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Seeking opinions--especially from realtors--on value of kitchen/bath renovations

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ljr:
We bought an un-renovated Hawthorne Ct apartment in 2011 that was in pretty good, fairly original shape, and we only made a few, mostly cosmetic improvements (paint, new kitchen appliances, backsplash, kitchen floor, new light fixtures, new window coverings, new showerheads and bathroom cabinets).

Since then, our kitchen and big bathroom have aged even more, of course, and now we are thinking of doing a real renovation on those two rooms. However, we are not sure we will be staying here long-term, and we are wondering if we should spend the money renovating. If we do move, it likely won't be for a few more years at least.

The question is: do you really get the money back when you sell? How many potential buyers want an apartment that needs very little updating vs how many would rather buy an apartment that has not been recently renovated, so they can renovate to their own taste? I know I have spoken to people who had the latter preference and said they did not want to buy someone else's renovation and did not want to rip out a recent renovation because they didn't like it.

Basically, we are wondering if it would be worth it, on the resale, or if we'd be better off just living with the present condition of the rooms till we have a better idea if we will move in the next few years or stay. We'd love a new kitchen and bath--but it's a lot of money. In our former building, though, we recall that some people were unable to sell until they renovated their very old kitchens. But that was in a worse market....

Anyone have thoughts on this?

CaptainFlannel:
^one thing to consider is what is your board's policy about the minimum sale price it will approve. Flip tax is a consideration too, if your coop has one.

ljr:
Captain Flannel--we have no flip tax--never has been one here--and there is no minimum price the board will approve.
We are all on the board as there are only 10 of us, and apartments turn over very infrequently--twice in the past 15-20 years has there been an apartment sale here. Values have gone way, way, up in that time, so anyone selling now would be selling far above what they bought for.

There are no concerns vis-a-vis the coop--just wondering if $40K spent would result in a sale price that much higher.

CaptainFlannel:
ah, sounds like you're in a good position in terms of maximum flexibility!

In my non-expert opinion, I'd wager it's just going to depend on how the market is when you decide you want to sell. I keep an eye on sales in my building, and about a year and half ago (I think) I couldn't believe the prices sellers were getting for apartments with shag carpeting, original cabinets and 1980's era laminate counters, with minimal time on the market (for coops that is). My impression is the market has softened a bit (or that current prices have reached the point where folks are no longer sensing the prices are going to increase at the same rate as the previous couple of years.)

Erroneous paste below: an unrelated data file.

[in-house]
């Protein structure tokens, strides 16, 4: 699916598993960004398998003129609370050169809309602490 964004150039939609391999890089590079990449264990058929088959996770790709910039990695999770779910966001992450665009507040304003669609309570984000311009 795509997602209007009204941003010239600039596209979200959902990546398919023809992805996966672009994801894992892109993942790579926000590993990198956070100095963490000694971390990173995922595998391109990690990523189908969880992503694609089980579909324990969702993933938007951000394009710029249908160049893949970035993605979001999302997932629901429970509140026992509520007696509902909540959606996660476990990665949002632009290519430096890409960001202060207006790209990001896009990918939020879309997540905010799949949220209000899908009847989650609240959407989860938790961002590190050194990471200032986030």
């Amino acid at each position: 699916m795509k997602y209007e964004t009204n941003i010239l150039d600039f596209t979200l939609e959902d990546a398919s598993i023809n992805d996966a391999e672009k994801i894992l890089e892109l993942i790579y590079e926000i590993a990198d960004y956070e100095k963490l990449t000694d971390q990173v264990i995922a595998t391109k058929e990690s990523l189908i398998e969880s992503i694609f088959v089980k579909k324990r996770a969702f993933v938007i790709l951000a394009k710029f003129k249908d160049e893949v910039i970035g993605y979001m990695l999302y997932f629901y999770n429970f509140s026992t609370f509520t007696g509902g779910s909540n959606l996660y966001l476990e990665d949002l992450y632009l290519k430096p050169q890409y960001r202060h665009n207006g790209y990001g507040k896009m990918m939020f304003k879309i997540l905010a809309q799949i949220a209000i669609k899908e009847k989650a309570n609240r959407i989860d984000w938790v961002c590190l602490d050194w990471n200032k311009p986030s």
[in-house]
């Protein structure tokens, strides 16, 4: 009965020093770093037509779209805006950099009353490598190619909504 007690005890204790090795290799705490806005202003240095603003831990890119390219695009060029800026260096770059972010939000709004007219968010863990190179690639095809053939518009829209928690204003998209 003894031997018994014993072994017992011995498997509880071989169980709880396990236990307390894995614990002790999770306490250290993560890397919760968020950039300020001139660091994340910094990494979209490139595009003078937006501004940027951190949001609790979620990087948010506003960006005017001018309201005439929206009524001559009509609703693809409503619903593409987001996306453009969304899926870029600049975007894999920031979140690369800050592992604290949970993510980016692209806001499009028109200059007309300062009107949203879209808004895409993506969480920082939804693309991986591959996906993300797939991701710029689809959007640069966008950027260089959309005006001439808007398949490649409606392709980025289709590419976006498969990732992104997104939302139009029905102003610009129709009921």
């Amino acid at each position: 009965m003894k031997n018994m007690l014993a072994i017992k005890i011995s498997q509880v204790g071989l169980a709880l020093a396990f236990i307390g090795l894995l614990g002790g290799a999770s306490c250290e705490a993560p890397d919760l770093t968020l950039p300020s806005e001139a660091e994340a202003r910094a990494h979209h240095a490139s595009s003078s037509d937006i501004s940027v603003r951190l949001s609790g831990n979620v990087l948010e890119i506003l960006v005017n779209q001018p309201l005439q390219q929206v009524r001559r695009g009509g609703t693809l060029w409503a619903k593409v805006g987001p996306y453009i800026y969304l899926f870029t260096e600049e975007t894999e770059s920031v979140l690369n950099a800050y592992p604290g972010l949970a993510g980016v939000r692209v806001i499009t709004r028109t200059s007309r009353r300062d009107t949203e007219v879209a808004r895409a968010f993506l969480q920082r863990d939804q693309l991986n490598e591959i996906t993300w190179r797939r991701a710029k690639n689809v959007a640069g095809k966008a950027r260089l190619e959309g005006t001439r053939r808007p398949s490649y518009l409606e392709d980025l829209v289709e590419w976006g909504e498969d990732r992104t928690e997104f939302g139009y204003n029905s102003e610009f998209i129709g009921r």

But what do I know? Hopefully you can find an agent with better credentials than my "looks at Realtor.com and MLSLI.com a lot."

ljr:
Thanks Captain Flannel--I was kinda hoping some realtors read the board and would pipe up. I also watch the market obsessively--a hobby. We did renovate our last apartment (not in JH) and wound up very happy with the result--then when we decided we needed to downsize for budget-cutting reasons over a decade later, had to say goodbye to our lovely cherry cabinets, granite counters, new appliances, marble bath, etc.

Our kitchen here is smaller and more cramped, and we'd love to open it up a bit, create more counter space, etc. And the bathroom is just so old it's deteriorating--it appears to be the original bathroom, except for the cabinet over the sink--so it's nearly 100 years old, tub in lousy shape, old tiles missing, old pipes that clog easily and have sprung leaks.

I think most people would have redone the bathroom by now, but we've been trying to avoid the expense for as long as possible. But thinking about it now. Also thinking that doing both together might make a big enough job that we could actually get a good contractor--they don't like to bother will small jobs, I guess.

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